After hours in New Orleans generally conjures ghost tours, jazz clubs, and French Quarter strolls. A gay traveler might even end up at Bourbon Pub or Oz, the city’s two most famous gay clubs. But I’m standing in the back courtyard of Cane & Table (1113 Decatur St., Tel: 504-581-1112. www.caneandtablenola.com), a dimly lit, off-the-radar lounge in the French Quarter that attracts the hipster set. Outside, under the moonlight, an organized drag show begins. The performance with three bearded drag queens is understated, a little trashy, effortlessly charming, and unarguably engaging. When the show is over 30 minutes later, the mixed gay and straight audience demands an encore, and the three entertainers return for one final number. It’s not uncommon to have these types of events in hetero-dominant establishments, but the Big Easy is on the brink of change, one where the LGBT community is rapidly growing and becoming more visible in the city’s progressive flair. In fact, New Orleans is defying expectations, experiencing a renaissance where contemporary hotels are opening, imaginative chefs are thinking outside the box, and the gay scene is flourishing outside its traditional environments.
For centuries, New Orleans (founded in 1718) has lured travelers with its distinctive culture and heritage that spans Cajun, Creole, French history, voodoo culture, jazz, and, naturally, it’s world-renowned Mardi Gras. With the city’s growth, however, there’s more to offer than meets the eye, and the visitor numbers are dramatically increasing every year. The proof is in the gumbo: according to New Orleans CVB, the city welcomed 9.52 million visitors in 2014 (a 2.6 percent increase from the previous year) who spent $6.81 billion, an all-time record for this quaint city.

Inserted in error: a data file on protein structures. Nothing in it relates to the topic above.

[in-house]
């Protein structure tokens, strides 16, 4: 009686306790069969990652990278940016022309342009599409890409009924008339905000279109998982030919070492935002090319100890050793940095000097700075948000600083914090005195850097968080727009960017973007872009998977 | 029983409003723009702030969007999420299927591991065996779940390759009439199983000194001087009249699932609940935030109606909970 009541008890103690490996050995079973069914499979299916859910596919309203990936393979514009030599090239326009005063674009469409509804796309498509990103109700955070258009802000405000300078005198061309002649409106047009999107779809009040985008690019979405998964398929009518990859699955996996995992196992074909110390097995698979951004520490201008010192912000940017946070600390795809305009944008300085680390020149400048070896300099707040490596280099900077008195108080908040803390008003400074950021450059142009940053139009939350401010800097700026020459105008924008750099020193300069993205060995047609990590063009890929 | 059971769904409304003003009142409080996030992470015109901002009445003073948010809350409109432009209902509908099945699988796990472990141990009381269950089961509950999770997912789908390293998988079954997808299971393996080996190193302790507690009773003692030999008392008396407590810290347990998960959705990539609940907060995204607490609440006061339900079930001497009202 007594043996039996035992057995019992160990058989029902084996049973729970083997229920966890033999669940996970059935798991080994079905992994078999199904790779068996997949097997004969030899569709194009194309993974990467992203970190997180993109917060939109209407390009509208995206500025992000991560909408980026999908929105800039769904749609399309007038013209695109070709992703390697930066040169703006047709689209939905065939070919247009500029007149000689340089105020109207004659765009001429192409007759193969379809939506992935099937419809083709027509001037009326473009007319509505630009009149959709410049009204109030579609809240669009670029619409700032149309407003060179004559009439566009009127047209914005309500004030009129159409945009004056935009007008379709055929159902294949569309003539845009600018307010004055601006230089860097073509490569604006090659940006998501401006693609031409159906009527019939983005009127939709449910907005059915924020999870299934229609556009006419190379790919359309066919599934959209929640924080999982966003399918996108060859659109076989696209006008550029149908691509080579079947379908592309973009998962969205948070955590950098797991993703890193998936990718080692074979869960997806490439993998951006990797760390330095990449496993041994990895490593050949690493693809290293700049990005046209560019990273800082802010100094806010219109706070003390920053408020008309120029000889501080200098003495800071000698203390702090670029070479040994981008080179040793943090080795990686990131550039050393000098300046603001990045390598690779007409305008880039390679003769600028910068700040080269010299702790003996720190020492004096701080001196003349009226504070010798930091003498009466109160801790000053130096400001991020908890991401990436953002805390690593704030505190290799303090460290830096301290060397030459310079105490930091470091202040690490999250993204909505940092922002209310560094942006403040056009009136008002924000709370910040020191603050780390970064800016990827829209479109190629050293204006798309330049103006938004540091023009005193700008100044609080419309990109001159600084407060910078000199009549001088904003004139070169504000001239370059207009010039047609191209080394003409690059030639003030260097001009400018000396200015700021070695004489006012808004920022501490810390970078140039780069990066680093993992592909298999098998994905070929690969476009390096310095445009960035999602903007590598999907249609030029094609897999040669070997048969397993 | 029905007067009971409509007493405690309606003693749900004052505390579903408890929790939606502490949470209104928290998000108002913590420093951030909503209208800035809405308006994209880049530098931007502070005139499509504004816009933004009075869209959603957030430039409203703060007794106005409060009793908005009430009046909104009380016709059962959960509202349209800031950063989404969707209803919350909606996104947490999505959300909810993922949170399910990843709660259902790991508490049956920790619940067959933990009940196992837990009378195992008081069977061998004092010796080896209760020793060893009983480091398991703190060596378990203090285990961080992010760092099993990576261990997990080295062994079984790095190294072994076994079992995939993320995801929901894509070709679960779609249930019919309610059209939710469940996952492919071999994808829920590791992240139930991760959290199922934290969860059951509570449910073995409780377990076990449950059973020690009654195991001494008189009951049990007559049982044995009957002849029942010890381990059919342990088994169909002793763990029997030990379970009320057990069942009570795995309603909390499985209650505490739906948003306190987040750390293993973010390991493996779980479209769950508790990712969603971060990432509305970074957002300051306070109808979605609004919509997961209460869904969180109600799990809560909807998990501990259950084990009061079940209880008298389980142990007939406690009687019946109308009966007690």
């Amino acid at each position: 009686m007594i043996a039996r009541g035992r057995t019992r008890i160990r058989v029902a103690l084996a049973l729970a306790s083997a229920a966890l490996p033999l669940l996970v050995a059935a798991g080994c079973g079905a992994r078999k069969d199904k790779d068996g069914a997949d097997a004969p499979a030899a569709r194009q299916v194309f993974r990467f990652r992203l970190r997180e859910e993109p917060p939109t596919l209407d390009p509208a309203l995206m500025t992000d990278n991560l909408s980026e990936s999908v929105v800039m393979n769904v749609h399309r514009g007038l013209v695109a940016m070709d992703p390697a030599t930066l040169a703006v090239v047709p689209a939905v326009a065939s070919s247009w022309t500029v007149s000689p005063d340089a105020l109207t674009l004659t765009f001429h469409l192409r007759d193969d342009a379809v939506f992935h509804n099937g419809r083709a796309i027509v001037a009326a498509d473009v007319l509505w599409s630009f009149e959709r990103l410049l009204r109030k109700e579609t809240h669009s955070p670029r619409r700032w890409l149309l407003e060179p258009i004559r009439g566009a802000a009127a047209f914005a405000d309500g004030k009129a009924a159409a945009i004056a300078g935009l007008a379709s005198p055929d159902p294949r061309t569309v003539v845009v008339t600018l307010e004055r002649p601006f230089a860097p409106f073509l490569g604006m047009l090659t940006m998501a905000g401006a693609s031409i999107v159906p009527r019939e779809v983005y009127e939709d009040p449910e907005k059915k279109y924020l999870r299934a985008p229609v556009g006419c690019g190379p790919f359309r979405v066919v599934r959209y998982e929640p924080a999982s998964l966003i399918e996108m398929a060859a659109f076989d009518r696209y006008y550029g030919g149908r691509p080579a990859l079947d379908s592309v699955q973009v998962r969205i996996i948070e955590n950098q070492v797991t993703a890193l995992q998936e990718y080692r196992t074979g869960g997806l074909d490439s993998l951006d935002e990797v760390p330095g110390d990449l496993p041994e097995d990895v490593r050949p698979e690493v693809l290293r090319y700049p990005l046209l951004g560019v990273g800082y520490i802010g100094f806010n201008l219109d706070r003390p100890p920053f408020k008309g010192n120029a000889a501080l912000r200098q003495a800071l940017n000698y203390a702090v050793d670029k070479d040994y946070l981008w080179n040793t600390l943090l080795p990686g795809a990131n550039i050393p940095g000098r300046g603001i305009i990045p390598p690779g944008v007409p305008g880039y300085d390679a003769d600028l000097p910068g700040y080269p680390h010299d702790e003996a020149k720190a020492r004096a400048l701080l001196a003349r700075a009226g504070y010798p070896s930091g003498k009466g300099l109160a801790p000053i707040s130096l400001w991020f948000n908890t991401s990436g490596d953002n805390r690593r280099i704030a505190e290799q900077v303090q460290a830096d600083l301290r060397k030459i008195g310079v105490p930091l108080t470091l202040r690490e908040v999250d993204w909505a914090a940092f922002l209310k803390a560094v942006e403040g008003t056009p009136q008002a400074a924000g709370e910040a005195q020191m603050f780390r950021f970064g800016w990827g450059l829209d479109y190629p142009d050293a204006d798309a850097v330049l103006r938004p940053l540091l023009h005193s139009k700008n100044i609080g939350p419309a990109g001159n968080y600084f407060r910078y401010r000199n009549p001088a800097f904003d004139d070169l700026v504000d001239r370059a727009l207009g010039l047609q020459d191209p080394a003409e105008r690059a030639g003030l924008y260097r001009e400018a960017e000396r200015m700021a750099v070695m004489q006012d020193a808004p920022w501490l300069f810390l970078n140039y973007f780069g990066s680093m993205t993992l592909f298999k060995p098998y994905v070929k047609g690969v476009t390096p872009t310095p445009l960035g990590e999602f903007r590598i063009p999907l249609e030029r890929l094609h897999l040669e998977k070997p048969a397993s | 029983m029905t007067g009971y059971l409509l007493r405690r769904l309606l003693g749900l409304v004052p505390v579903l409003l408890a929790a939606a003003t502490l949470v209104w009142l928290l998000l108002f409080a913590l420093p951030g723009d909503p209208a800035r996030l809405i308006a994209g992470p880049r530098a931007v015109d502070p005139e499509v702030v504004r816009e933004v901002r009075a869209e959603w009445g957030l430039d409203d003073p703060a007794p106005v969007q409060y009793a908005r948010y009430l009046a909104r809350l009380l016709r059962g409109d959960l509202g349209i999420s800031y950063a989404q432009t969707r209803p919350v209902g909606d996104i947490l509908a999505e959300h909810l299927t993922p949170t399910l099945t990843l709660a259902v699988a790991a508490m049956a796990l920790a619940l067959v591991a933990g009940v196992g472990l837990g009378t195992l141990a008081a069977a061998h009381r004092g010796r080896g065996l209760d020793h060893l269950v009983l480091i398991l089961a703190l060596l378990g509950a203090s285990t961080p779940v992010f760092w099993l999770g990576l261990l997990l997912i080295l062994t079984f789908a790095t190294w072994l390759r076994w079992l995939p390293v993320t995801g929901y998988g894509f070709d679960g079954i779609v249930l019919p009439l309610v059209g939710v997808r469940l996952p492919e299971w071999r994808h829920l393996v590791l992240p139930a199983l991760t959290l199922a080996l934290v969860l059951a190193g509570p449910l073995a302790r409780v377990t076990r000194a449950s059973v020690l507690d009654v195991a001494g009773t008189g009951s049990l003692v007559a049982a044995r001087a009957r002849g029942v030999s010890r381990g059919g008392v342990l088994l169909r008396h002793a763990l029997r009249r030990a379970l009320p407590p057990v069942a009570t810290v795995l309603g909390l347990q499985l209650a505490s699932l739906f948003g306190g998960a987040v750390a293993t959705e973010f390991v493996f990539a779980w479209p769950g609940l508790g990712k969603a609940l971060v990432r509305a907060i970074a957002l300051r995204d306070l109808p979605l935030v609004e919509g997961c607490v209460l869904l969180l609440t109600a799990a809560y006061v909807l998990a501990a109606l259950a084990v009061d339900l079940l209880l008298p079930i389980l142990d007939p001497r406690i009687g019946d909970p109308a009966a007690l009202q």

A good indication of New Orleans’ whirlwind expansion is the brand-new terminal at Louis Armstrong New Orleans International Airport, set to debut in 2018. The $826 million project will feature 30 gates, a 2,000-car parking garage, a central utility plant, and ground transportation staging area. The new terminal is so massive, it’s projected to have a $3.2 billion annual economic impact on tourism.